Electricity supply
Raj, R. (2009)
Event Management and Sustainability.
Wallingford: CABI. p66-75.
Raj, R. (2009) Event Management and Sustainability. Wallingford: CABI. p66-75.
Raj, R. (2009) Event Management and Sustainability. Wallingford: CABI. p66-75.
The definition: Planning for a sustainable event means taking into consideration all the aspects that are necessary for the event to succeed. It also includes managing the project thoughtfully
Three pillars of Sustainability
Key requirements for BS 8901

Sustainability Policy
Issue identification and evaluation
Stakeholder identification and engagement
Objectives, targets and plans
Performance against principles of sustainable development
Operational controls
Competence and training
Supply chain management
Communication
Monitoring and measurements
Corrective and preventive action
Management System audits
Management Review
Standards
Source: BSI, 2010a

What is BS 8910?
“Aimed at event organisers, venues and the supply chain, BS 8901:2009 provides practical guidance for managing environmental, economic and social impacts and risks; and it covers the breadth of the event management process.”

Bodwin, G., et al. (2012)

3 Phases of Event Management
Phase 1 – Planning


Phase 2 – Implementation


Phase 3 – Check & Review
Actionsustainability (2010)
ISO 20121
“ISO 20121 is a management system standard that has been designed to help organisations in the events industry improve the sustainability of their event related activities, products and services.”

The ISO 20121 Team (2014)
Community
People
Responsibilities
Fair use of human resources and a healthy and safe workplace for all involved
Respecting human rights
Complying with international labour rights standards
Inclusion of minorities
Respecting diversity
Attention to equal opportunities
Sensitivity to cultural or religious groups
Encouraging involvement of the local community
Ensuring accessibility to the event
Tracking product supply chains to ensure ethical production and fair trade agreements,
Sourcing goods and services locally and employing local people
United Nations Environment Programme (2012)
List of References
Family Friendly
If not...
Benefits for the Event Manager
Positive reputation and improved image
Raise the profile of the event
Attract participants
Engage the media's attention
Appreciation from general public, partners and potential donors
Benefits for the society
Creating jobs
Encourage local investment
Involve regional enterprises
Better working conditions
Social inclusion
Encourage environmental and sustainable best practices
Improve relationship between organiser and local community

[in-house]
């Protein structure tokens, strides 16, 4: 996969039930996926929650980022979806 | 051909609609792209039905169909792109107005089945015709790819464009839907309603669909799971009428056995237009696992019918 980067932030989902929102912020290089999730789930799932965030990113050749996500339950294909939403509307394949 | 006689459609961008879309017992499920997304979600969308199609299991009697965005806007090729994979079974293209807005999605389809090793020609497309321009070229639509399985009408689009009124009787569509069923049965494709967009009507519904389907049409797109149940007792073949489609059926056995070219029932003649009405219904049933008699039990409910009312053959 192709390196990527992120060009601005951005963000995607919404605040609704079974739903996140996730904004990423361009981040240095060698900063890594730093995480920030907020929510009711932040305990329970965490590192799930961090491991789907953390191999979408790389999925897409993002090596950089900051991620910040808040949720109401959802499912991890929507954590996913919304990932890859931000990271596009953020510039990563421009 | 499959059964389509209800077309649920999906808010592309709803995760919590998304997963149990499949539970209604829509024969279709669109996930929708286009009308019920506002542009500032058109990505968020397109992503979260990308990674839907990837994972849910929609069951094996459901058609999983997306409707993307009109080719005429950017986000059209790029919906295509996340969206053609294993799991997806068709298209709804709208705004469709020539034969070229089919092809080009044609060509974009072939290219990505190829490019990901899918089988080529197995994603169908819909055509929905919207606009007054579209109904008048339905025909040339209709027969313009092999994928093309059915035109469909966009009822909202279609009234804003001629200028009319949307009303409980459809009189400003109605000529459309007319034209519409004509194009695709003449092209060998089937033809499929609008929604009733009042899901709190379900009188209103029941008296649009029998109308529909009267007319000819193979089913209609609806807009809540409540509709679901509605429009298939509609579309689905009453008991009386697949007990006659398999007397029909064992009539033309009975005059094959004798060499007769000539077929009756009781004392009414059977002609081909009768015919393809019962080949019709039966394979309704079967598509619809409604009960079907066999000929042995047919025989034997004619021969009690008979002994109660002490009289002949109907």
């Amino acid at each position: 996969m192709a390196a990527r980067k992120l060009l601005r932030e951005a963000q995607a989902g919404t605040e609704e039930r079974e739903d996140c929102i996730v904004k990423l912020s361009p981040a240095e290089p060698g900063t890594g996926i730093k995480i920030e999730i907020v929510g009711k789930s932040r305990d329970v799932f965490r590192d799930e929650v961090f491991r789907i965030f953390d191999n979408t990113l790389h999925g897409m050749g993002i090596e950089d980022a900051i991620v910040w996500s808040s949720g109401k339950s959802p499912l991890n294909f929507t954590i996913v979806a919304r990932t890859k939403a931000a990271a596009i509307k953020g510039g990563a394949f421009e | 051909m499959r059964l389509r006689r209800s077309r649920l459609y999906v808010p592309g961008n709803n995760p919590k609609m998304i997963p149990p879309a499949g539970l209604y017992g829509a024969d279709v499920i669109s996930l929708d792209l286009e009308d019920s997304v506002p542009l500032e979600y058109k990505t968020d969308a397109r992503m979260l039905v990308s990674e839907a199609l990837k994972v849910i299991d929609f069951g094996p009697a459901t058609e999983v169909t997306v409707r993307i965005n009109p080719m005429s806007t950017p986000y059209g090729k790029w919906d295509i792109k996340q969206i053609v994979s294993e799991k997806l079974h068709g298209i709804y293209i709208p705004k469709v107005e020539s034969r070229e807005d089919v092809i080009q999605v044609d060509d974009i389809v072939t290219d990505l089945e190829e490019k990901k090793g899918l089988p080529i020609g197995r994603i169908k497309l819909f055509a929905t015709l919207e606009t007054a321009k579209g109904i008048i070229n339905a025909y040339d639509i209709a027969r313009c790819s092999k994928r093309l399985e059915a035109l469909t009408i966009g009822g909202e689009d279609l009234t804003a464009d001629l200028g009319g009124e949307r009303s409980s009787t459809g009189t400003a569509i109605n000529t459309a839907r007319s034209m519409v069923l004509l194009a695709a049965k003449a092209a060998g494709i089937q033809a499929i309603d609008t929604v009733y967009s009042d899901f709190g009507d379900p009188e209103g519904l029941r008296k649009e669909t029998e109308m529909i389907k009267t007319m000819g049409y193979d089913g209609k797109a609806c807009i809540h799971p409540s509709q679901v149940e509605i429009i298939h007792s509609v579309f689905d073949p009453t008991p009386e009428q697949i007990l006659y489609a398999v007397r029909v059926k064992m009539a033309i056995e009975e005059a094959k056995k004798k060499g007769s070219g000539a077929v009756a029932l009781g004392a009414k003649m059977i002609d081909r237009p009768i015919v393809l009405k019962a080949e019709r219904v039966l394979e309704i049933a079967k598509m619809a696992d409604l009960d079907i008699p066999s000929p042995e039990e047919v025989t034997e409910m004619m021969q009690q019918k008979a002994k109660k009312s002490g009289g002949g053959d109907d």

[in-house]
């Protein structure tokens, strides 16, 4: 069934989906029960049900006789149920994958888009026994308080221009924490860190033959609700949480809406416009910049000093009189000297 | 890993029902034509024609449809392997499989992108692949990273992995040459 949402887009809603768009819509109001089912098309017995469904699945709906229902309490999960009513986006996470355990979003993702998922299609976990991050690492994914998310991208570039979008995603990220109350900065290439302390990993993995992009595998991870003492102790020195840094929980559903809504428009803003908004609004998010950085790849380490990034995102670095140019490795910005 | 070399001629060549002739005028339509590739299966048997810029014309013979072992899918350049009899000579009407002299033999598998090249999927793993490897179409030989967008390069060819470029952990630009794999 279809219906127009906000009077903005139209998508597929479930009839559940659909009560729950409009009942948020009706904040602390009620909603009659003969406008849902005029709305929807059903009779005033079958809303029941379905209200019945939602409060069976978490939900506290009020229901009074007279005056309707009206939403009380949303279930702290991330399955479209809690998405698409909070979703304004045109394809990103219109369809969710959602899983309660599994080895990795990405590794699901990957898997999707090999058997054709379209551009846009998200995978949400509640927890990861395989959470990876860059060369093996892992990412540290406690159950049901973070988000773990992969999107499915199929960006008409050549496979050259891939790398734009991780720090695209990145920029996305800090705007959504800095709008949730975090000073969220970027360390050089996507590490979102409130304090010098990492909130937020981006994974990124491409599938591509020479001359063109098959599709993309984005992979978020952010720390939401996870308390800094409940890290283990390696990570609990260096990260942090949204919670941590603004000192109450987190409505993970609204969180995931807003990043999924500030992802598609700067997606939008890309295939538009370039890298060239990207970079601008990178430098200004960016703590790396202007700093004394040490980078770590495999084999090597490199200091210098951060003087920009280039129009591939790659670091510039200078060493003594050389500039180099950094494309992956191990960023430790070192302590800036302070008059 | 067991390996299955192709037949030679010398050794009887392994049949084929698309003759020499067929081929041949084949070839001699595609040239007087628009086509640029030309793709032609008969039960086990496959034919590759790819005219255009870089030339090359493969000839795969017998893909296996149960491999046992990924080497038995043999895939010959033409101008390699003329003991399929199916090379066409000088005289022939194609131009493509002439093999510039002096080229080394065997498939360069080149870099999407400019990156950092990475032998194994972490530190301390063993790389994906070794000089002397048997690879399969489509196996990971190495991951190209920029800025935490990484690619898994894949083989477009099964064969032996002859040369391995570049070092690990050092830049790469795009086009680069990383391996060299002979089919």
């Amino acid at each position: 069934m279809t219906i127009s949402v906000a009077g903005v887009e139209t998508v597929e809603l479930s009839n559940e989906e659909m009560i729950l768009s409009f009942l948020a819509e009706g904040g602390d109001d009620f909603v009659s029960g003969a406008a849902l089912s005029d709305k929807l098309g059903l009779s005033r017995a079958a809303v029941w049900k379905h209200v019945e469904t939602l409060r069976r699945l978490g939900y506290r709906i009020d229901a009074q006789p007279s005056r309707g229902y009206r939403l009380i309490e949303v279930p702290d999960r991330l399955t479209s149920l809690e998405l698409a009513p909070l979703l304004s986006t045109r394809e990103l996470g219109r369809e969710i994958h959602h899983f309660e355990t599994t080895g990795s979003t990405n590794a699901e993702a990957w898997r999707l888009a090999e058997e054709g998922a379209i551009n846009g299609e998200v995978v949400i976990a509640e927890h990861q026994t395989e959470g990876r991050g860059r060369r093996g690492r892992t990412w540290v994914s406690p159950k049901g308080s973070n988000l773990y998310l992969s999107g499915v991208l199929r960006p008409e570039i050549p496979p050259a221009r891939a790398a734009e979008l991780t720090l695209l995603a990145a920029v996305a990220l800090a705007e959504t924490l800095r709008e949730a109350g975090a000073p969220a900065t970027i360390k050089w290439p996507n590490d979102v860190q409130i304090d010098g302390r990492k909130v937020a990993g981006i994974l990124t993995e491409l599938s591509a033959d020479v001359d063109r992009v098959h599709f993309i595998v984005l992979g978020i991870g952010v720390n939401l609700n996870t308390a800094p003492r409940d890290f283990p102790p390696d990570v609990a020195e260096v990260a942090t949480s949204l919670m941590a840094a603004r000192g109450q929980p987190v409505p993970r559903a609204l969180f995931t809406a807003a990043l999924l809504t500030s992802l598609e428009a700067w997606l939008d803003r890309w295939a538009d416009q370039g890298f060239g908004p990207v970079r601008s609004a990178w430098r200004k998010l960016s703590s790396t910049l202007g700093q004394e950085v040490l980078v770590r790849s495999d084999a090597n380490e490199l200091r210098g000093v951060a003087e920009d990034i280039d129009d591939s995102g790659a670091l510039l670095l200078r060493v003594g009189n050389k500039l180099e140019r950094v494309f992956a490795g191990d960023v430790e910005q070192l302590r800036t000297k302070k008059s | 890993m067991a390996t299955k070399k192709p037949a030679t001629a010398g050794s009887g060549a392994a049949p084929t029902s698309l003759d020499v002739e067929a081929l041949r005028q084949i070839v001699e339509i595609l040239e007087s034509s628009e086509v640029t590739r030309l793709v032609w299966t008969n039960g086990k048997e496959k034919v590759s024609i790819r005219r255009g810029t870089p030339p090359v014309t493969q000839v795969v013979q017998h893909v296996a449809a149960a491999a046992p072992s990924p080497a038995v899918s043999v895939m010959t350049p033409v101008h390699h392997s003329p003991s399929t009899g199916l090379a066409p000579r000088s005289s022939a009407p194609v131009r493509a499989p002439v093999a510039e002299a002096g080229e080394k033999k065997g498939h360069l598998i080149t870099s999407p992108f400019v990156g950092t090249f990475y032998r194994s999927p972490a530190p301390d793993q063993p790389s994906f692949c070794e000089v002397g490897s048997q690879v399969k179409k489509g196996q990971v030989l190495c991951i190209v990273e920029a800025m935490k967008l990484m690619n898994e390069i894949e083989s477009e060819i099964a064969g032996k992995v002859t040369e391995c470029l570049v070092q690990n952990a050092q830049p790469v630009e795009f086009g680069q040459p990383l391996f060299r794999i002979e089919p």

How could that be balanced out...
Noise
Implement volume limit
Make concerts earlier

Alcohol consumption
Set up alternative activities

Littering
Collect litter in exchange for rewards
Actionsustainability (2010) Inspiring Sustainable Business: BS 8901: Make your event sustainable. Available at http://www.actionsustainability.com/news/198/BS-8901-Make-your-event-sustainable/ [Accessed: 26 October, 2014]

Bowdin, G., Allen, J., O’Toole, W., Harris, R., McDonnell, I. (2012) Events Management. 3rd Edn. Abingdon: Routledge.

Bower,S. (2014). Glastonbury festival reports only £764,000 profit after £35m ticket sales. Available: http://www.theguardian.com/music/2014/oct/09/glastonbury-festival-profit-ticket-sales. [Accessed: 26 October, 2014].

Pettinger, P. (2012). Advantages of Hosting A Major Event. Available: http://www.economicshelp.org/blog/4909/economics/advantages-of-hosting-a-major-event/.[Accessed: 26 October, 2014]. Last accessed: 26/10/14

Raj, R. (2009) Event Management and Sustainability. Wallingford: CABI. P56-75.

Tatum, M. (2014). What Is Economic Sustainability?. Available: http://www.wisegeek.org/what-is-economic-sustainability.htm. [Accessed: 26 October, 2014]

The ISO 20121 Team, (no date) ISO 20121 Event Sustainability Management System. Available at http://www.iso20121.org/ [Accessed : 26 October, 2014]

United Nations (2012) Sustainable Events Guide. Available at: http://www.ecoprocura.eu/fileadmin/editor_files/Sustainable_Events_Guide_May_30_2012_FINAL.pdf [ Accessed: 26 October, 2014].

Unknown. (2014) What is Environmental Sustainability?. Available at: http://toolkit.smallbiz.nsw.gov.au/part/17/86/371. [Accessed: 22 October 2014].

Unknown. (2014) Greening Glastonbury. Available at: http://www.rgs.org/OurWork/Schools/Teaching+resources/Key+Stage+3+resources/Mapping+festivals/Greening+Glastonbury.htm. [Accessed: 20 October, 2014].

Unknown. (2014). Why measure economic impacts. Available: http://www.eventimpacts.com/economic/. [Accessed: 24 October, 2014].

"By taking sustainability planning into consideration, event organisers
have the opportunity to not only minimise potential negative impacts but also, given the large number of stakeholders involved, influence change by leaving a positive legacy and hopefully inspiring those
involved to live more sustainably."

United Nations Environment Programme (2012)
Thank you for your time!
United Nations (2012)
Raj, R. (2009)
Actionsustainability. (2010)
Tourism Australia. (2013-2015)
Full transcript